Tight end has been a position Michigan has been able to develop regularly, and Erick All has a chance to be a key contributor once again. He finished second on the team in receptions and receiving yardage last year, but is hoping to become more of a presence in the red zone. Senior Luke Schoonmaker is also back, likely to be All's backup this year.

Even if the offense is able to open things up, the Wolverines are at their best when they have a strong O-Line. That was certainly the case last season, as Michigan won the Joe Moore Award, but they must replace two starters. Fortunately, newcomer Olusegan Oluwatimi was a massive addition, as he was a Rimington Trophy finalist while at Virginia. He'll anchor a group that also returns Ryan Hayes, Trevor Keegan, and Zak Zinter.

Michigan's offense seems to be in an awfully good spot considering they lose the top assistant in college football and a back who ran for over 1,300 yards. It will likely still be a ground-and-pound offense, but I am curious if the new coordinators try to be a bit more creative. Harbaugh has been notoriously slow to change and I doubt he will be eager to do so after winning a league title. But, with how difficult the division is poised to be, the Wolverines might need to change things up a bit to stay on top.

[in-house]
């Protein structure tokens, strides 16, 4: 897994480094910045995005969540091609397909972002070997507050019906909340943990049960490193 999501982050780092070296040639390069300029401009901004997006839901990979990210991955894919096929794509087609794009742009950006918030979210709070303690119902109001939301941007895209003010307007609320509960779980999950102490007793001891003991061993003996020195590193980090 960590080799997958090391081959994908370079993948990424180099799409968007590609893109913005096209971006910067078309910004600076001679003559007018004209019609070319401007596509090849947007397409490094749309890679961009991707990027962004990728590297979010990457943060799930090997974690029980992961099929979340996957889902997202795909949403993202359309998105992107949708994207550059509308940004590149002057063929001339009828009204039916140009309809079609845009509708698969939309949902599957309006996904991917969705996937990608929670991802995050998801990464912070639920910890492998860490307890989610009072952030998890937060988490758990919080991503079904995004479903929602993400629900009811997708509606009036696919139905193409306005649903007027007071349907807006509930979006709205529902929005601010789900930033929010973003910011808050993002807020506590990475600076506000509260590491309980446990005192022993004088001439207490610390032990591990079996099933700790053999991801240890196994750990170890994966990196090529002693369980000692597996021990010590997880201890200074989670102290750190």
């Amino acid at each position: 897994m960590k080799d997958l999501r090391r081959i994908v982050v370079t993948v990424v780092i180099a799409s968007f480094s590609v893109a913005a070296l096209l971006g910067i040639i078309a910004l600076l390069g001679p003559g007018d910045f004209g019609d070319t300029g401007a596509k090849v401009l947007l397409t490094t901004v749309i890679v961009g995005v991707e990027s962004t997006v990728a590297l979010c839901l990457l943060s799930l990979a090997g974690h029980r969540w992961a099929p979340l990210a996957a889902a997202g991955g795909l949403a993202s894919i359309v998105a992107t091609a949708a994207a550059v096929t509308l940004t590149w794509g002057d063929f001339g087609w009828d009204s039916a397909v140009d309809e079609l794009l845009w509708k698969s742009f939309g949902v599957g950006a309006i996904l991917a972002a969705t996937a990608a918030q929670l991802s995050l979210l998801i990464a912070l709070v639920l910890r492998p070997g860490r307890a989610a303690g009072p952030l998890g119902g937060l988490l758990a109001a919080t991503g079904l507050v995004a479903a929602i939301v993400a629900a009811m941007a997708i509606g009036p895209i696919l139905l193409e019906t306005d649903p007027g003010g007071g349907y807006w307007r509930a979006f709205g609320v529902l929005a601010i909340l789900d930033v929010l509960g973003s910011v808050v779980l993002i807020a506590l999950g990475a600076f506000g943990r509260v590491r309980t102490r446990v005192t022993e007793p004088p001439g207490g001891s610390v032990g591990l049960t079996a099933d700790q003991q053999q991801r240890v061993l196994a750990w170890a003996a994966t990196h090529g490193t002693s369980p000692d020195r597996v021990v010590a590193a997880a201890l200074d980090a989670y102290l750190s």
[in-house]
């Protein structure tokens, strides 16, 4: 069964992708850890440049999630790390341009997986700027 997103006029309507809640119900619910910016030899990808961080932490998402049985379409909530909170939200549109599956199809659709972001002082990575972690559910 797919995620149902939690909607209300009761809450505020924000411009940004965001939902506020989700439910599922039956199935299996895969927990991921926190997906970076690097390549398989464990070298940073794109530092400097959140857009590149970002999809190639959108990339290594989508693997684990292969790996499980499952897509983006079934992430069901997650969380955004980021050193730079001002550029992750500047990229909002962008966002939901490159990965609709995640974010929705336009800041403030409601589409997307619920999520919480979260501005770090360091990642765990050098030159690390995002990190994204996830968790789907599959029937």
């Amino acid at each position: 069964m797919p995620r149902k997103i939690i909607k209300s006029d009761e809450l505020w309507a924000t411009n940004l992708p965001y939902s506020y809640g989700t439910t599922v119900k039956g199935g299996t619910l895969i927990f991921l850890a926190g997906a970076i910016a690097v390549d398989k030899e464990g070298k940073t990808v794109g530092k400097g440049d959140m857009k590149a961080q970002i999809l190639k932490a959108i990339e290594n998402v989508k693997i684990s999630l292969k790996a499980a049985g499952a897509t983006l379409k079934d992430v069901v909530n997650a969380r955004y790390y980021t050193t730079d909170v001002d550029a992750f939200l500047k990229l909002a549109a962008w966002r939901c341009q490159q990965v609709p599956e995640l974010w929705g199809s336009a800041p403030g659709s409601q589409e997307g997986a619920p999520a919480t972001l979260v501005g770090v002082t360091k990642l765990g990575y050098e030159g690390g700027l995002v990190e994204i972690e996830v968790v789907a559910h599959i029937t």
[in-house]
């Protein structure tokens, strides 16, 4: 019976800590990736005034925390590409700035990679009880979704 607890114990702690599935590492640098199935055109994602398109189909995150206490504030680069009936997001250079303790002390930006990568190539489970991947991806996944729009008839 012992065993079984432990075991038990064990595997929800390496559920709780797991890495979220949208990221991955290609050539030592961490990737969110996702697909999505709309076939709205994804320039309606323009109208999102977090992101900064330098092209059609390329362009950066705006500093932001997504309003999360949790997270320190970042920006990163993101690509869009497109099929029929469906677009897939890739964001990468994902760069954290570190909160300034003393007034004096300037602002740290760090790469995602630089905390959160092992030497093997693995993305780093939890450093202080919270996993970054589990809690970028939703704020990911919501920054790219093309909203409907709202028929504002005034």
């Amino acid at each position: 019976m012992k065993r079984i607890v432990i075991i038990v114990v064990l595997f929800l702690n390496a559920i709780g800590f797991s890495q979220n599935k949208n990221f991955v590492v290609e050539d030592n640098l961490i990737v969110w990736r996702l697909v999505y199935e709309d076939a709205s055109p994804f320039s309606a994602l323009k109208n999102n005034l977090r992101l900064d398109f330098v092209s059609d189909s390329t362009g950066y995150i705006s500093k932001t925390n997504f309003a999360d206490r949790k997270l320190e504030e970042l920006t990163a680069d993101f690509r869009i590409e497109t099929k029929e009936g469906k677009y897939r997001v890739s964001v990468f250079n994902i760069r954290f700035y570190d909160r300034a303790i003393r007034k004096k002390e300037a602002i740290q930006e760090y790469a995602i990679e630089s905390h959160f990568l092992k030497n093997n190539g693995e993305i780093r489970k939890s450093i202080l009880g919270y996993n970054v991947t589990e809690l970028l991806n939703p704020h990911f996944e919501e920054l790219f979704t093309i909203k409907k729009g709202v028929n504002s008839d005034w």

Defense: Defensive coordinator Mike MacDonald gave as a recommendation from John Harbaugh based on their work with the Baltimore Ravens and he oversaw a major turnaround defensively. Unfortunately, he's pretty clearly an NFL guy, and jumped at the opportunity return to the Ravens as their defensive coordinator.

In his place, Michigan will turn to Jesse Minter, who also has NFL experience. Minter will have his work cut out for him, rebuilding a defensive group that was hit hard by attrition at every level. 

The heart and soul of the defense last year was the 1-2 punch of defensive ends Aidan Hutchinson and David Ojabo. The pair combined for 25 sacks in 2021 and was so impressive that Hutchinson was invited to New York as a Heisman finalist. Now that they're both off to the NFL, there will be some fresh faces up front.